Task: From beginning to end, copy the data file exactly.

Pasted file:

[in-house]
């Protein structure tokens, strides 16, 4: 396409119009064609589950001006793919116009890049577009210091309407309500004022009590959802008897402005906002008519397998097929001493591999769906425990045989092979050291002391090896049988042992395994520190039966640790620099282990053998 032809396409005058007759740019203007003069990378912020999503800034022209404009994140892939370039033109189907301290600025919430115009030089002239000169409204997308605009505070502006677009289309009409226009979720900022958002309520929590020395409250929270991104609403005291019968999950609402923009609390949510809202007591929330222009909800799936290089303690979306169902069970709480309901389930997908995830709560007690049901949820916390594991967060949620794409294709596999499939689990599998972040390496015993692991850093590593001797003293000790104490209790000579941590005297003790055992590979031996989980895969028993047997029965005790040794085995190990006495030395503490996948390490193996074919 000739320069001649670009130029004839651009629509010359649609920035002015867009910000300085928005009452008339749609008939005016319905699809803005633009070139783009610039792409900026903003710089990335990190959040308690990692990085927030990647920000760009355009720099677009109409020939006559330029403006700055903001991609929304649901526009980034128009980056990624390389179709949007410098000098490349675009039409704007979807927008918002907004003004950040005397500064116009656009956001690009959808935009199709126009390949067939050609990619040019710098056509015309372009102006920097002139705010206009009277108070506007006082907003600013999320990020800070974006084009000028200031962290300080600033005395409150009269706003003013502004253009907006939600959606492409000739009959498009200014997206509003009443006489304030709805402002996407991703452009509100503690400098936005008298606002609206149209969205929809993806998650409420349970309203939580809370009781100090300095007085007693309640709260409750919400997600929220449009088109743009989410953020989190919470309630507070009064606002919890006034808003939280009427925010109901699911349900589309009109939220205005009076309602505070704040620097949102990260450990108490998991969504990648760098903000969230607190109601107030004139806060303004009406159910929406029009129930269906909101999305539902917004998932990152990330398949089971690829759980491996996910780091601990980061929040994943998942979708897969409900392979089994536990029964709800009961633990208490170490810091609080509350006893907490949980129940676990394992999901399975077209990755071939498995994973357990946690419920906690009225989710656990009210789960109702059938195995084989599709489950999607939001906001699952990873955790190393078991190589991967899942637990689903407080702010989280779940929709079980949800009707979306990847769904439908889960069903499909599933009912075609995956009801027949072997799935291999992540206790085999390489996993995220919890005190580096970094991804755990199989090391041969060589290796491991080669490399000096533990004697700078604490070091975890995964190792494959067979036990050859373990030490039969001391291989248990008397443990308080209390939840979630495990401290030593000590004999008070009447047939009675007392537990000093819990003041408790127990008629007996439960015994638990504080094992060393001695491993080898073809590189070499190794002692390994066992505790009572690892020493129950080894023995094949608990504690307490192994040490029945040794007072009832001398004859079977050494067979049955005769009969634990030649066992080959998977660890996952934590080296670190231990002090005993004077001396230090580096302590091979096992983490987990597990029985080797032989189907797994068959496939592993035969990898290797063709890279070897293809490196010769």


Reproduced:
[in-house]
């Protein structure tokens, strides 16, 4: 396409119009064609589950001006793919116009890049577009210091309407309500004022009590959802008897402005906002008519397998097929001493591999769906425990045989092979050291002391090896049988042992395994520190039966640790620099282990053998 032809396409005058007759740019203007003069990378912020999503800034022209404009994140892939370039033109189907301290600025919430115009030089002239000169409204997308605009505070502006677009289309009409226009979720900022958002309520929590020395409250929270991104609403005291019968999950609402923009609390949510809202007591929330222009909800799936290089303690979306169902069970709480309901389930997908995830709560007690049901949820916390594991967060949620794409294709596999499939689990599998972040390496015993692991850093590593001797003293000790104490209790000579941590005297003790055992590979031996989980895969028993047997029965005790040794085995190990006495030395503490996948390490193996074919 000739320069001649670009130029004839651009629509010359649609920035002015867009910000300085928005009452008339749609008939005016319905699809803005633009070139783009610039792409900026903003710089990335990190959040308690990692990085927030990647920000760009355009720099677009109409020939006559330029403006700055903001991609929304649901526009980034128009980056990624390389179709949007410098000098490349675009039409704007979807927008918002907004003004950040005397500064116009656009956001690009959808935009199709126009390949067939050609990619040019710098056509015309372009102006920097002139705010206009009277108070506007006082907003600013999320990020800070974006084009000028200031962290300080600033005395409150009269706003003013502004253009907006939600959606492409000739009959498009200014997206509003009443006489304030709805402002996407991703452009509100503690400098936005008298606002609206149209969205929809993806998650409420349970309203939580809370009781100090300095007085007693309640709260409750919400997600929220449009088109743009989410953020989190919470309630507070009064606002919890006034808003939280009427925010109901699911349900589309009109939220205005009076309602505070704040620097949102990260450990108490998991969504990648760098903000969230607190109601107030004139806060303004009406159910929406029009129930269906909101999305539902917004998932990152990330398949089971690829759980491996996910780091601990980061929040994943998942979708897969409900392979089994536990029964709800009961633990208490170490810091609080509350006893907490949980129940676990394992999901399975077209990755071939498995994973357990946690419920906690009225989710656990009210789960109702059938195995084989599709489950999607939001906001699952990873955790190393078991190589991967899942637990689903407080702010989280779940929709079980949800009707979306990847769904439908889960069903499909599933009912075609995956009801027949072997799935291999992540206790085999390489996993995220919890005190580096970094991804755990199989090391041969060589290796491991080669490399000096533990004697700078604490070091975890995964190792494959067979036990050859373990030490039969001391291989248990008397443990308080209390939840979630495990401290030593000590004999008070009447047939009675007392537990000093819990003041408790127990008629007996439960015994638990504080094992060393001695491993080898073809590189070499190794002692390994066992505790009572690892020493129950080894023995094949608990504690307490192994040490029945040794007072009832001398004859079977050494067979049955005769009969634990030649066992080959998977660890996952934590080296670190231990002090005993004077001396230090580096302590091979096992983490987990597990029985080797032989189907797994068959496939592993035969990898290797063709890279070897293809490196010769």